You have been blessed with 1,440 minutes or 86,400 seconds today. How will you spend your precious currency? Because you can’t save it for later. You must spend it today.

Anicca! Be happy!

Mindful Monday: Open Your Heart

Good morning, dearest mindful ones! I hope you had a lovely weekend.

On Saturday, we had a memorial service for my dearest friend who left us way too early. Of course it was heart wrenching and so very sad. But there’s something about pausing from our day to day routines to drill down that allows us to connect to the bigger picture.

It was a heart achingly beautiful day surrounded by so many loved ones. It really shifted my perspective and opened my heart immensely. Death is the greatest teacher about life. Here are my thoughts.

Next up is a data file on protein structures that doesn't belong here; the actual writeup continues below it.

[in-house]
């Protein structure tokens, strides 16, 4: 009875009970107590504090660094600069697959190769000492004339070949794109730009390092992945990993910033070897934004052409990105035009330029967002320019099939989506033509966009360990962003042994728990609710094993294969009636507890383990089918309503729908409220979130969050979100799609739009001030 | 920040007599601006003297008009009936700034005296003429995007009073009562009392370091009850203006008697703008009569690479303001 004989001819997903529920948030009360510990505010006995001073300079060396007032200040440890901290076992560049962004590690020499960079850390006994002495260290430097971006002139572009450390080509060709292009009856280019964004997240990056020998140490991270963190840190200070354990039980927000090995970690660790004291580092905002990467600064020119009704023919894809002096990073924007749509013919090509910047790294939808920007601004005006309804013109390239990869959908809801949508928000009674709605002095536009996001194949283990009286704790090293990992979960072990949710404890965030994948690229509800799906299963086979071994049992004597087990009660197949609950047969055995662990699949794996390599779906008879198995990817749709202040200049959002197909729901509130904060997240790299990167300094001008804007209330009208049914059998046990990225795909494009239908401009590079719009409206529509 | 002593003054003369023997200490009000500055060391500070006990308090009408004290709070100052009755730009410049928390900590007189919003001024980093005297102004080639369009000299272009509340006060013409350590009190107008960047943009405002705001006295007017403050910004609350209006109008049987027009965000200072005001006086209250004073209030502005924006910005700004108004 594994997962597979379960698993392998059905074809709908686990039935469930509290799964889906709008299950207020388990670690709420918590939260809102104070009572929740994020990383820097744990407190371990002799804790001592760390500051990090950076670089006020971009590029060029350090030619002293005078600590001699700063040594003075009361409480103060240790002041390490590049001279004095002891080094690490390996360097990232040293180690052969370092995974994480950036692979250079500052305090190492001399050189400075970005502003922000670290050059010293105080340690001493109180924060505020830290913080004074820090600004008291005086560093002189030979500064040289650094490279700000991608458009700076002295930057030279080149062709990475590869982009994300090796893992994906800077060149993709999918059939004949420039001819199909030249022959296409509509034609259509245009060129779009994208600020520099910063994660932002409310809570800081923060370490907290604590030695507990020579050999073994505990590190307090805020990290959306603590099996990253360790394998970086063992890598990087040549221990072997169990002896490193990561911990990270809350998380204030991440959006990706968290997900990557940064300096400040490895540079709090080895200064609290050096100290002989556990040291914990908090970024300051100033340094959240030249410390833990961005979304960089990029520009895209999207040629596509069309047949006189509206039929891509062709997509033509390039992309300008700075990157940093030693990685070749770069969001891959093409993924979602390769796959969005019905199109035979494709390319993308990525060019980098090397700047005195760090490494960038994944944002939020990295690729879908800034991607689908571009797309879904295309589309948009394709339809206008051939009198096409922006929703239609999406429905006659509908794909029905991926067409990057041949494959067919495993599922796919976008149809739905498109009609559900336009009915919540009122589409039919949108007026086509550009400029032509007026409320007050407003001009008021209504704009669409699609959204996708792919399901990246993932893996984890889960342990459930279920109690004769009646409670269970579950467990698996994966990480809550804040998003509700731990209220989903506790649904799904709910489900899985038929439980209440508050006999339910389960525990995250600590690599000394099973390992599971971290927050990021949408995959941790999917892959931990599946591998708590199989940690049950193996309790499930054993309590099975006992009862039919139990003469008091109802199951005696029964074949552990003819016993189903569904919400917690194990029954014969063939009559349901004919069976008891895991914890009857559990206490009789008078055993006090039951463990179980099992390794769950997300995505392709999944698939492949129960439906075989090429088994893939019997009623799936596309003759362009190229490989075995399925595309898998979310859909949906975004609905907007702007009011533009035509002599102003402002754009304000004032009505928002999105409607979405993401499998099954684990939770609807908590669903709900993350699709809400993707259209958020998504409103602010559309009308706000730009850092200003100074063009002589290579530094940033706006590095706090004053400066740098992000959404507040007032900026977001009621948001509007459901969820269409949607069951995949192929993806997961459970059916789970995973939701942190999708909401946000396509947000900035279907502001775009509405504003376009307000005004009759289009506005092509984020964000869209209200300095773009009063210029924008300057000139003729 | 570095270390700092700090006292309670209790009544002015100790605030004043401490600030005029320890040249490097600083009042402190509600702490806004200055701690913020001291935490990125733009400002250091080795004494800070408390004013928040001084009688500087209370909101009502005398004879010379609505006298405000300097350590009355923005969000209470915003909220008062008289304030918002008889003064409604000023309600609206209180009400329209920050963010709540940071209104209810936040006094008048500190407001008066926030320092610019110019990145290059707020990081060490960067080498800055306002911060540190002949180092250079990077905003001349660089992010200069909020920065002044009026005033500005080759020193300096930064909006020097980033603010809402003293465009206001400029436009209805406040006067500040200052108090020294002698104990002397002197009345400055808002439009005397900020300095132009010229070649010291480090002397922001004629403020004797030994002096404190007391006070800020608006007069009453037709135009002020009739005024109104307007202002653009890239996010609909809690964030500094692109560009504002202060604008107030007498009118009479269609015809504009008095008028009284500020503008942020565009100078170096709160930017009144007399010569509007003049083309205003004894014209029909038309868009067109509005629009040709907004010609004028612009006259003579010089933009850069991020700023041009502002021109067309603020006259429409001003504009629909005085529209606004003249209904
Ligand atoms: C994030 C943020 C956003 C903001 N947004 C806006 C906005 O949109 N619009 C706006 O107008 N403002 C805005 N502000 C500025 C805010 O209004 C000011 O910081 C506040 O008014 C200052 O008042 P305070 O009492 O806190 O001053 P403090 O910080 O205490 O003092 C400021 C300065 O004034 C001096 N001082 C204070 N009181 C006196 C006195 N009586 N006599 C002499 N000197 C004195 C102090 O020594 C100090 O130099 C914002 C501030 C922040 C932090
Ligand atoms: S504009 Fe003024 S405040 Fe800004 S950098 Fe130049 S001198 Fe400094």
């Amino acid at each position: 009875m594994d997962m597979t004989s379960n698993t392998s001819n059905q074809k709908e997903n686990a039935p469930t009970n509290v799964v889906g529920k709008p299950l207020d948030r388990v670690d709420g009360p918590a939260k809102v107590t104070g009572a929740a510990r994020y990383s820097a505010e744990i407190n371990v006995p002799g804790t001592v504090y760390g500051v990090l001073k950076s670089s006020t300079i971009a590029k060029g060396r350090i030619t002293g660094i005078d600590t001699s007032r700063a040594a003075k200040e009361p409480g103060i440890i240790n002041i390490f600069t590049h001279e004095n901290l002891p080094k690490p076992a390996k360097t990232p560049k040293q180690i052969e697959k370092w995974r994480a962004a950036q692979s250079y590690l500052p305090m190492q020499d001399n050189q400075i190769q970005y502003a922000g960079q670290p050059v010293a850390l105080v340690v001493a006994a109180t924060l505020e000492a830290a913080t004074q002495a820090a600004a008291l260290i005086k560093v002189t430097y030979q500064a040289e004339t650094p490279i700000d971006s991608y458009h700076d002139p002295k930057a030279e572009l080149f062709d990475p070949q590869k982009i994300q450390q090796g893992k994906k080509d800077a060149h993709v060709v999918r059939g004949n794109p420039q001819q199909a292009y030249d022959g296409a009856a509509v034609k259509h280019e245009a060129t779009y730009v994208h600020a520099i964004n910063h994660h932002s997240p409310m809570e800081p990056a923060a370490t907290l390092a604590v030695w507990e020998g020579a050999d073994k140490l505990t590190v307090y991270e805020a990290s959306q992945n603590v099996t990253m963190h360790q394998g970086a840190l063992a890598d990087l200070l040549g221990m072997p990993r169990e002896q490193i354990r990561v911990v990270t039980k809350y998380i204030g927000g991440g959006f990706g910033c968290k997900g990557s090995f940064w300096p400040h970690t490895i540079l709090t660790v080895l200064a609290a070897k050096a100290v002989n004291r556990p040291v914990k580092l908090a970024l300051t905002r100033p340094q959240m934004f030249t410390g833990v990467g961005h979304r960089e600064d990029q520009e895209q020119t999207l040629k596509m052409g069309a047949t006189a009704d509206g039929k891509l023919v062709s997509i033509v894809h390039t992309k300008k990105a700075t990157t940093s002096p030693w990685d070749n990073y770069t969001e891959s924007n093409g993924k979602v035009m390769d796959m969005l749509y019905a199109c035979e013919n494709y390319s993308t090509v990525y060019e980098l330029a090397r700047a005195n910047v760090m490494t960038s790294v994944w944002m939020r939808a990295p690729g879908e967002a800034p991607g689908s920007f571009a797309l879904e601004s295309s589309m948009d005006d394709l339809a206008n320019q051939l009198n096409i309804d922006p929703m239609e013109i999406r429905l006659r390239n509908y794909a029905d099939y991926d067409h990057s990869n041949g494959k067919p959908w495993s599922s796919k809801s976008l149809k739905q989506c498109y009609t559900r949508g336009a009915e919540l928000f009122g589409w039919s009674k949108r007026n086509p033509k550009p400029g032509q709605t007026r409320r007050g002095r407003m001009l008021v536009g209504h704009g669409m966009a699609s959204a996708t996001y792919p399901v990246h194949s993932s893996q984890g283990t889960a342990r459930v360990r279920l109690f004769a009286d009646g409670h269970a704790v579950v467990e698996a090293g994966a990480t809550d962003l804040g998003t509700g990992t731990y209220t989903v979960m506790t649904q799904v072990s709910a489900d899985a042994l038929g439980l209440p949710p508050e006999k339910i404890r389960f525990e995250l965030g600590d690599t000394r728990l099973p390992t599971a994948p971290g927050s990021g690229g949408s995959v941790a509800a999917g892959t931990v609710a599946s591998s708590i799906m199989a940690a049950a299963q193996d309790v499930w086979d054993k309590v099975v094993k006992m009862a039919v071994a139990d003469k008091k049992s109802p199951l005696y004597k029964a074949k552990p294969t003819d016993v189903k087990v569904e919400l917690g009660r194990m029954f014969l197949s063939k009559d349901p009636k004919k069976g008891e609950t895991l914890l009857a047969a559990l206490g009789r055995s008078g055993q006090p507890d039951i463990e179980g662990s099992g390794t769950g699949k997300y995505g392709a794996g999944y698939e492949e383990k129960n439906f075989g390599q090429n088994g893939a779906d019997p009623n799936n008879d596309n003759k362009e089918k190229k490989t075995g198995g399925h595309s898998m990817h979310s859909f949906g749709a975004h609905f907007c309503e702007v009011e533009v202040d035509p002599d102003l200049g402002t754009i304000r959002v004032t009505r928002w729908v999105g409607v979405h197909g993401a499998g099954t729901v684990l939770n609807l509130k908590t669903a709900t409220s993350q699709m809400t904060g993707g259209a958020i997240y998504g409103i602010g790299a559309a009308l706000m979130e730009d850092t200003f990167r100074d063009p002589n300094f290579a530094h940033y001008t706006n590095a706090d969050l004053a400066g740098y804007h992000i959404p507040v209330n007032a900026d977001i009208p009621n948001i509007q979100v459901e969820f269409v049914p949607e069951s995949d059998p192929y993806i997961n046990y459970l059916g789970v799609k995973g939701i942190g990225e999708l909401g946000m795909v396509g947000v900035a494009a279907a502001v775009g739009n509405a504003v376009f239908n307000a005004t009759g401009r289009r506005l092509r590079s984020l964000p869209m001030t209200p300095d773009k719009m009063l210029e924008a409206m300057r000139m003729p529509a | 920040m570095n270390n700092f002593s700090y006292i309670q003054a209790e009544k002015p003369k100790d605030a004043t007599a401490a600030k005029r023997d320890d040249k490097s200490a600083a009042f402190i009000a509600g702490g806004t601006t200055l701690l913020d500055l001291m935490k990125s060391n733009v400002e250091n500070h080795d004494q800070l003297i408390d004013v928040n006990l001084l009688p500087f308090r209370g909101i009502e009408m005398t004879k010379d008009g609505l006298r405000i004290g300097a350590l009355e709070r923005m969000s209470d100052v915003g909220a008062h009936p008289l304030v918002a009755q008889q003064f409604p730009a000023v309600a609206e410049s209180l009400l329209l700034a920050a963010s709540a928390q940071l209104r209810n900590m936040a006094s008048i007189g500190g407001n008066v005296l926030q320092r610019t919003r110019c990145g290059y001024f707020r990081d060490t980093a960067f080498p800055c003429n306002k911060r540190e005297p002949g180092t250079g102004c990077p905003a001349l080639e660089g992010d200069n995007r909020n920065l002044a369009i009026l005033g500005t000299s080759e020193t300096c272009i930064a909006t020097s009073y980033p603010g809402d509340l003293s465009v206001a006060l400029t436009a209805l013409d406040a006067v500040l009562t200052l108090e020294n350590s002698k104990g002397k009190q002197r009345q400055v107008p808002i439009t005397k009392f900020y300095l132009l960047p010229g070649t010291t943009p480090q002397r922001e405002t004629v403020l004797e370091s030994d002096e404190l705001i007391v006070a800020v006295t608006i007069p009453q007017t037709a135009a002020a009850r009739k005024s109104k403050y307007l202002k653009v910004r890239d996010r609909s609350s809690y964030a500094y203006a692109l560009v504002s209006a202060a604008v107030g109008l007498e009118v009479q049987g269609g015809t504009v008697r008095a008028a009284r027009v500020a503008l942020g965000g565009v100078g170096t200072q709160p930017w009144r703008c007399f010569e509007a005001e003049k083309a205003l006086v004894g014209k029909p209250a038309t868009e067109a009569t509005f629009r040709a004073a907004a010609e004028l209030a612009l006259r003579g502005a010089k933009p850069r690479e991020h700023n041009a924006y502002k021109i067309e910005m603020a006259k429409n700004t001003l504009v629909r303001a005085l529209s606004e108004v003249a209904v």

When we move from FEAR, we live in a state of anxiety, anger, confusion, malcontent, discontent, greed, jealousy, hatred; we feel disconnected and unhappy. We then seek physical pleasures and material possessions to find temporary reprieve from the negative spiral of emotions.

When we move from LOVE, we realize that there is nothing stronger than kindness, compassion, patience, tolerance, graciousness and forgiveness. There is nothing to fix or change or recover. We realize that we are ALL connected to every living being, both great and small. When others hurt us, we try to find ourselves in that person. We seek to understand. We will, inevitably, be hurt. As we sit with our pain, we are reminded that it is part of the deal of being HUMAN. It’s inescapable. We feel it and feel it and feel it until it passes. And it ALWAYS passes. And we take the lesson and move on. We seek to destroy barriers. We seek to liberate others from their wheel of misery as we work arduously each day to free ourselves.